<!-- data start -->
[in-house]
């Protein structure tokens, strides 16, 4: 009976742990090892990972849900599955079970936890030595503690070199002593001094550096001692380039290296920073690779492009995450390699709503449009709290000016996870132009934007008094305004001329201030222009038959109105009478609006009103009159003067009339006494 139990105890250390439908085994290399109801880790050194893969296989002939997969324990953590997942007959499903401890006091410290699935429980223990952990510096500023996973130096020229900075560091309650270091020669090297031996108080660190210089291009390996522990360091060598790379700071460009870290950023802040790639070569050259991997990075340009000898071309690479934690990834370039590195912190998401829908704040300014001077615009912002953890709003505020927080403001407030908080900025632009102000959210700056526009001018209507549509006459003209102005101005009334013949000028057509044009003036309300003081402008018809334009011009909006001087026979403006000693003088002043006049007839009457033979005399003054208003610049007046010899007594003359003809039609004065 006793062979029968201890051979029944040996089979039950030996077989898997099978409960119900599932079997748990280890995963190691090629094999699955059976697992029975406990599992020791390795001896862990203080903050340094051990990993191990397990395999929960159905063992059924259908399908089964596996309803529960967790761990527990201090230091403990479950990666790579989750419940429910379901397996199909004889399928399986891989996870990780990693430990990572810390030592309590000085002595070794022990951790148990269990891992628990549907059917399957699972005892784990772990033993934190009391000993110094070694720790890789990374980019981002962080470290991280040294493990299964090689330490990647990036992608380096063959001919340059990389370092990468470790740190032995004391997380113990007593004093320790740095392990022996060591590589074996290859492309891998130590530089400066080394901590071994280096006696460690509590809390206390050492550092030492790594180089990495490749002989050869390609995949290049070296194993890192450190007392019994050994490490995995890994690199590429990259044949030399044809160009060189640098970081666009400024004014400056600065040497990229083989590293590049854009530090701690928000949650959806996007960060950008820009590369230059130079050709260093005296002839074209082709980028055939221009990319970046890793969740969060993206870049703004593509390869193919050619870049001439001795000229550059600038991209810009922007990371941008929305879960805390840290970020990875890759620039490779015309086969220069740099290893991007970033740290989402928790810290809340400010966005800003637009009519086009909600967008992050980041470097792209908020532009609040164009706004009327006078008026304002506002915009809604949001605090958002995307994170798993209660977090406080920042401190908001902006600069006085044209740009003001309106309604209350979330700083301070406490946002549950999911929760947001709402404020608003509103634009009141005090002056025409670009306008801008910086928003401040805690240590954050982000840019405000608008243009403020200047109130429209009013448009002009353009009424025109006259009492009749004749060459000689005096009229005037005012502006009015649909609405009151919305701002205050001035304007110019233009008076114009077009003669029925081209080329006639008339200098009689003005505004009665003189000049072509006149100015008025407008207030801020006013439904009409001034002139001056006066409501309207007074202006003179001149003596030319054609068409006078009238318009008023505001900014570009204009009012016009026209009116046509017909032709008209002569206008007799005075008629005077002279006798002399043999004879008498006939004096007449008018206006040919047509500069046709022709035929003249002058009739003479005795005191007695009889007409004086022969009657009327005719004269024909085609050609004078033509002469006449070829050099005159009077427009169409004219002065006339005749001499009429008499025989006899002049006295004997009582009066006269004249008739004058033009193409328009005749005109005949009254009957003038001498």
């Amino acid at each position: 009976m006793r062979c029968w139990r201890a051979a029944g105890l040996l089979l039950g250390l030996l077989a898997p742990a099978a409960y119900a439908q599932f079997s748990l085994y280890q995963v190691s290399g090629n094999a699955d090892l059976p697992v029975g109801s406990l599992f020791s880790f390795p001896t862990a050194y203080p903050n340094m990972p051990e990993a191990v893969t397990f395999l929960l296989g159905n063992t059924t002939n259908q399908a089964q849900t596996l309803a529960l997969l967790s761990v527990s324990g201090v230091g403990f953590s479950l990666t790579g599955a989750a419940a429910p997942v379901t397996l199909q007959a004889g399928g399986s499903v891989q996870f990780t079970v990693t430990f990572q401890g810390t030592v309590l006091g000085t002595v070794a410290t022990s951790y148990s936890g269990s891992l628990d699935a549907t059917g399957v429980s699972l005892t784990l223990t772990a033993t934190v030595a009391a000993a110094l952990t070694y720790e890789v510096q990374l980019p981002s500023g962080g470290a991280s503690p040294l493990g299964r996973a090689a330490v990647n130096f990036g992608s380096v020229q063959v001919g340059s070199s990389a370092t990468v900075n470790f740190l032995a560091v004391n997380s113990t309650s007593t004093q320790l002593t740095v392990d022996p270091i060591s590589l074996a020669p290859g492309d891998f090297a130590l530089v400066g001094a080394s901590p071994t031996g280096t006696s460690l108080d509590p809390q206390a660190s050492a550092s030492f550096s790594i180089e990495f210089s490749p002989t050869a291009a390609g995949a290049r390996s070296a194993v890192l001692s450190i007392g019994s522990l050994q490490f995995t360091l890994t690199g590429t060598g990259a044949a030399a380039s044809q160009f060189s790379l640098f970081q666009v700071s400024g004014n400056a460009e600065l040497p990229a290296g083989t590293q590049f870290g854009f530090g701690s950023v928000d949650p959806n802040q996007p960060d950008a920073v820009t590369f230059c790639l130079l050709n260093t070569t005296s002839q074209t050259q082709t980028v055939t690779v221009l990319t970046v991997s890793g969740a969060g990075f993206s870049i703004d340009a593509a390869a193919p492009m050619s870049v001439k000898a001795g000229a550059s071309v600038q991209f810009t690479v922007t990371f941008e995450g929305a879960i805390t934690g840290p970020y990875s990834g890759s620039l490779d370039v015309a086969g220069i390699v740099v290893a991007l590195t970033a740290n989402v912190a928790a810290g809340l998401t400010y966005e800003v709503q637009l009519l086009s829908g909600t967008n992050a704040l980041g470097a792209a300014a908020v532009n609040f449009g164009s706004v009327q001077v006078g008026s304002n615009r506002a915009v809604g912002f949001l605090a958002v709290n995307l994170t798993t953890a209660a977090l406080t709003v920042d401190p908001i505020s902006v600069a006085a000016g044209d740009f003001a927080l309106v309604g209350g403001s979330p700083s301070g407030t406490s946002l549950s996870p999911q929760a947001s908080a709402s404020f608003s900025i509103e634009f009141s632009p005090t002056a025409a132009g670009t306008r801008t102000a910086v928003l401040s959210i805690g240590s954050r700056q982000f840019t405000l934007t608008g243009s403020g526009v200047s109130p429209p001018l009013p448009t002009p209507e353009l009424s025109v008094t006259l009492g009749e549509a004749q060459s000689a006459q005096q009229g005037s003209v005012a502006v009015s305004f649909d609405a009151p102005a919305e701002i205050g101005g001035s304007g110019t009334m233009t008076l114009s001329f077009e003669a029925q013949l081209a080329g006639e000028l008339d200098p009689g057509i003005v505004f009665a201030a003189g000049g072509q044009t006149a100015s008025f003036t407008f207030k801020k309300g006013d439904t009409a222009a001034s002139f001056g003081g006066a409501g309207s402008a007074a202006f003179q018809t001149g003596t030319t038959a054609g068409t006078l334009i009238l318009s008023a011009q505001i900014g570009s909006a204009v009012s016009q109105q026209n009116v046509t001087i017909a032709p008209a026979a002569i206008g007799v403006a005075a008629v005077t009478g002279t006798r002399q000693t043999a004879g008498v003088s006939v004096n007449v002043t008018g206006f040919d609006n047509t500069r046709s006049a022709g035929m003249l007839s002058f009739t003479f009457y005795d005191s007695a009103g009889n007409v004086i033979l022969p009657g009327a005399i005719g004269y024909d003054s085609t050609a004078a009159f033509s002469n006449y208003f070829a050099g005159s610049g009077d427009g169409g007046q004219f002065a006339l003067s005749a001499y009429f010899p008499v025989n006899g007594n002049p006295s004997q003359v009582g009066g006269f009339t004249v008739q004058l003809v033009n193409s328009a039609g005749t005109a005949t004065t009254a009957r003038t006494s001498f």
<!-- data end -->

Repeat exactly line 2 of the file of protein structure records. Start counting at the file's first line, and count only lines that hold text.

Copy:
């Protein structure tokens, strides 16, 4: 009976742990090892990972849900599955079970936890030595503690070199002593001094550096001692380039290296920073690779492009995450390699709503449009709290000016996870132009934007008094305004001329201030222009038959109105009478609006009103009159003067009339006494 139990105890250390439908085994290399109801880790050194893969296989002939997969324990953590997942007959499903401890006091410290699935429980223990952990510096500023996973130096020229900075560091309650270091020669090297031996108080660190210089291009390996522990360091060598790379700071460009870290950023802040790639070569050259991997990075340009000898071309690479934690990834370039590195912190998401829908704040300014001077615009912002953890709003505020927080403001407030908080900025632009102000959210700056526009001018209507549509006459003209102005101005009334013949000028057509044009003036309300003081402008018809334009011009909006001087026979403006000693003088002043006049007839009457033979005399003054208003610049007046010899007594003359003809039609004065 006793062979029968201890051979029944040996089979039950030996077989898997099978409960119900599932079997748990280890995963190691090629094999699955059976697992029975406990599992020791390795001896862990203080903050340094051990990993191990397990395999929960159905063992059924259908399908089964596996309803529960967790761990527990201090230091403990479950990666790579989750419940429910379901397996199909004889399928399986891989996870990780990693430990990572810390030592309590000085002595070794022990951790148990269990891992628990549907059917399957699972005892784990772990033993934190009391000993110094070694720790890789990374980019981002962080470290991280040294493990299964090689330490990647990036992608380096063959001919340059990389370092990468470790740190032995004391997380113990007593004093320790740095392990022996060591590589074996290859492309891998130590530089400066080394901590071994280096006696460690509590809390206390050492550092030492790594180089990495490749002989050869390609995949290049070296194993890192450190007392019994050994490490995995890994690199590429990259044949030399044809160009060189640098970081666009400024004014400056600065040497990229083989590293590049854009530090701690928000949650959806996007960060950008820009590369230059130079050709260093005296002839074209082709980028055939221009990319970046890793969740969060993206870049703004593509390869193919050619870049001439001795000229550059600038991209810009922007990371941008929305879960805390840290970020990875890759620039490779015309086969220069740099290893991007970033740290989402928790810290809340400010966005800003637009009519086009909600967008992050980041470097792209908020532009609040164009706004009327006078008026304002506002915009809604949001605090958002995307994170798993209660977090406080920042401190908001902006600069006085044209740009003001309106309604209350979330700083301070406490946002549950999911929760947001709402404020608003509103634009009141005090002056025409670009306008801008910086928003401040805690240590954050982000840019405000608008243009403020200047109130429209009013448009002009353009009424025109006259009492009749004749060459000689005096009229005037005012502006009015649909609405009151919305701002205050001035304007110019233009008076114009077009003669029925081209080329006639008339200098009689003005505004009665003189000049072509006149100015008025407008207030801020006013439904009409001034002139001056006066409501309207007074202006003179001149003596030319054609068409006078009238318009008023505001900014570009204009009012016009026209009116046509017909032709008209002569206008007799005075008629005077002279006798002399043999004879008498006939004096007449008018206006040919047509500069046709022709035929003249002058009739003479005795005191007695009889007409004086022969009657009327005719004269024909085609050609004078033509002469006449070829050099005159009077427009169409004219002065006339005749001499009429008499025989006899002049006295004997009582009066006269004249008739004058033009193409328009005749005109005949009254009957003038001498």